By Jason Pribila – Ringside in Atlantic City: Less than three weeks after Hurrican Sandy wreaked havoc on the United States’ northeast seaboard, Atlantic City’s Boardwalk Hall opened their doors to HBO Boxing, Golden Boy Promotions, and Gary Shaw Productions. What they showed is that while the area needs a lot of help to get back economically, their spirit has never been stronger.
The names on the marquee read Adrien Broner (24-0, 20KO) and Antonio DeMarco (28-2-1, 21 KO), and at stake was DeMarco’s WBC lightweight title. Broner entered the ring as a heavy favorite, but he would need to bring more than his sizzle to dethrone DeMarco.
Michael Buffer’s voice echoed in the house that Gatti built, and soon DeMarco and Broner touched gloves underneath a banner recognizing the “Blood and Guts Warriors” fifteen fights in the venue.
Adrien Broner has been compared to a lot of fighters, but Gatti has not been one of them. He instead took the early rounds to study his opponent behind his shoulder roll. The restless crowd’s “boo’s” had barely reached the ring when Broner started to go on the offensive.
After four fairly even frames, Broner began to let his hands go and quickly the difference in speed and skills started to show on the scorecards. DeMarco’s only chance in this fight would be to go to war, and his willingness to do so led to his demise.
Midway through the fight DeMarco was fighting with heart and not much else. Broner was picking him apart by ripping body shots, and then transitioning them into uppercuts. DeMarco fought valiantly, but even his cleanest shots could not deter Broner.
DeMarco left his corner as a titlist for the final time as round eight began. Broner met him in the middle of the ring and began to chop him down with one punch at a time. A looping left hook marked the beginning of the end. A combination thrown with bad intentions ended with a left uppercut to DeMarco’s chin that closed the show.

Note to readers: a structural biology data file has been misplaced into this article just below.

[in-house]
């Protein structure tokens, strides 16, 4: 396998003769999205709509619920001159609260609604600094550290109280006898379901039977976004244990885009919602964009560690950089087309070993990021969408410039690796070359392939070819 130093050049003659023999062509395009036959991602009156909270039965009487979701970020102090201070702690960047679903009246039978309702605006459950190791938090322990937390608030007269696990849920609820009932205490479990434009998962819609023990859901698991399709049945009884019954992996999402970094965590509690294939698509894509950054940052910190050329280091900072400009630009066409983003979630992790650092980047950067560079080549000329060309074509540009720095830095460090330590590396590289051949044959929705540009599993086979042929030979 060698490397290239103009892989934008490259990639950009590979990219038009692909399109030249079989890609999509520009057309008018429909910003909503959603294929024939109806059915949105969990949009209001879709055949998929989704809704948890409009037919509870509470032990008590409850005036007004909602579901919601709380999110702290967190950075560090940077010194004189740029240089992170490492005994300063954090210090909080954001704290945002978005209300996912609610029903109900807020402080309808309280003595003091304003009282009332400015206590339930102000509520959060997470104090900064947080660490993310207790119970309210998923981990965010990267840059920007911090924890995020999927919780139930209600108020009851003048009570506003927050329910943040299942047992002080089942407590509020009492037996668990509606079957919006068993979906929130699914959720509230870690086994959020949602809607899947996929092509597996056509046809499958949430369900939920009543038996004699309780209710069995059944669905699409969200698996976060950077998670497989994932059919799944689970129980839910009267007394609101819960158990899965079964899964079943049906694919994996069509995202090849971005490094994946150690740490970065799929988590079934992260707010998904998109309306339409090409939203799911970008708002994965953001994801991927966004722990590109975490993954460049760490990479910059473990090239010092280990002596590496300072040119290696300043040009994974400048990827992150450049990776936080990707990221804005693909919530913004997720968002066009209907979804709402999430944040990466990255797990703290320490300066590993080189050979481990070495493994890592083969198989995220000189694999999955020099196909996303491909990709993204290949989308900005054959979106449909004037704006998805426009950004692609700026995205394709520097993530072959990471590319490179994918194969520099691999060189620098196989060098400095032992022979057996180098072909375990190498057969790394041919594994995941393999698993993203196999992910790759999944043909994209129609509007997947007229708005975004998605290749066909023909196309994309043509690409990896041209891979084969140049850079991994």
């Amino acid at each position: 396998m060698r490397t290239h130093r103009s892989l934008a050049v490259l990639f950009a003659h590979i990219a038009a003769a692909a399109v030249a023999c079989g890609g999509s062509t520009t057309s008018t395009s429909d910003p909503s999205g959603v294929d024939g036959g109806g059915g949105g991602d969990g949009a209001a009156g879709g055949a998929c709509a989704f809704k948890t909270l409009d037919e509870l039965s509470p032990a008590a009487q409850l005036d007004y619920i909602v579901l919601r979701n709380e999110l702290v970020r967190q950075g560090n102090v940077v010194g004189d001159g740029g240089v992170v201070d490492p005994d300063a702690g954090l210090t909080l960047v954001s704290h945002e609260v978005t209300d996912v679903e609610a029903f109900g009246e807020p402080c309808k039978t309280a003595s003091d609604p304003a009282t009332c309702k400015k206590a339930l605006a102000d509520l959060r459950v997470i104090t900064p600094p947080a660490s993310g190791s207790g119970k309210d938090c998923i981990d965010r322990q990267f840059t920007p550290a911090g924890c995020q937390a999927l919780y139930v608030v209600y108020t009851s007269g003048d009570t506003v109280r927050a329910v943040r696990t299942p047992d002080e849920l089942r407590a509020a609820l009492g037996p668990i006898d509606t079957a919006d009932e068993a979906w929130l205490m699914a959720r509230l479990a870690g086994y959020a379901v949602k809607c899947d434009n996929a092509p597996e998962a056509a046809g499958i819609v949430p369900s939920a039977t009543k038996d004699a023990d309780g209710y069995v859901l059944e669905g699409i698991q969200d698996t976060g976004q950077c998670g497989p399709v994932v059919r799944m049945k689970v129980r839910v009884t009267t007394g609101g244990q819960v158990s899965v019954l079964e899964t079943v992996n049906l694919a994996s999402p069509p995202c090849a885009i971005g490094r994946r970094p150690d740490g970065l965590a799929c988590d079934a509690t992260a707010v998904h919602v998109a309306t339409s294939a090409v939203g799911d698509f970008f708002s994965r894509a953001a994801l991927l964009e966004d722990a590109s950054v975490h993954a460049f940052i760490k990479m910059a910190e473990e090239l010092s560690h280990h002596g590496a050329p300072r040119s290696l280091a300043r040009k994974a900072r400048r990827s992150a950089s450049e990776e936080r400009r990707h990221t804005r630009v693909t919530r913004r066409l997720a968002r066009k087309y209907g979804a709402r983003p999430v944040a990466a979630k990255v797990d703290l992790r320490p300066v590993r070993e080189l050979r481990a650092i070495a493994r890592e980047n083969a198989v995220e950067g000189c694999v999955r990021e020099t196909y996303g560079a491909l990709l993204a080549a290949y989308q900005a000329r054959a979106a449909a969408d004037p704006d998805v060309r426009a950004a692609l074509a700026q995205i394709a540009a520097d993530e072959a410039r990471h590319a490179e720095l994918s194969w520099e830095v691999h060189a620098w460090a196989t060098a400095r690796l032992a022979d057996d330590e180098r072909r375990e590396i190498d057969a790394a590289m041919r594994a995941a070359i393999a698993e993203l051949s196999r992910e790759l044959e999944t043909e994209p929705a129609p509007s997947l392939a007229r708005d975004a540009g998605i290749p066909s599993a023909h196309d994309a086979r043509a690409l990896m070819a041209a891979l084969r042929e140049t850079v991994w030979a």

Broner danced back to his corner as referee Benji Esteves began his count, and he continued to dance as the fight was waved off at 1:49 of Round 8.
“I knew coming into this fight it would be a world class fight, but he didn’t have the skills to beat me”, explained Broner after the fight. “He was the best opponent I fought. He was strong, and could take a punch.”
While the crowd was understandably modest, those who tuned in saw a performance that Atlantic City fans would surely welcome back.
“I’m going to be running this city and sport for a long time,” announced Broner.
We will have to wait to see what Golden Boy has in store for the brash Cincinnati native. But if he could find a home and become the draw that Atlantic City sorely needs, we will have a case of “The Problem” solving problems.
Jason Pribila is a full voting member of the Boxing Writers Association of America. He could be followed on twitter @PribsBoxing, and reached for questions/comments at email@example.com
November 17, 2012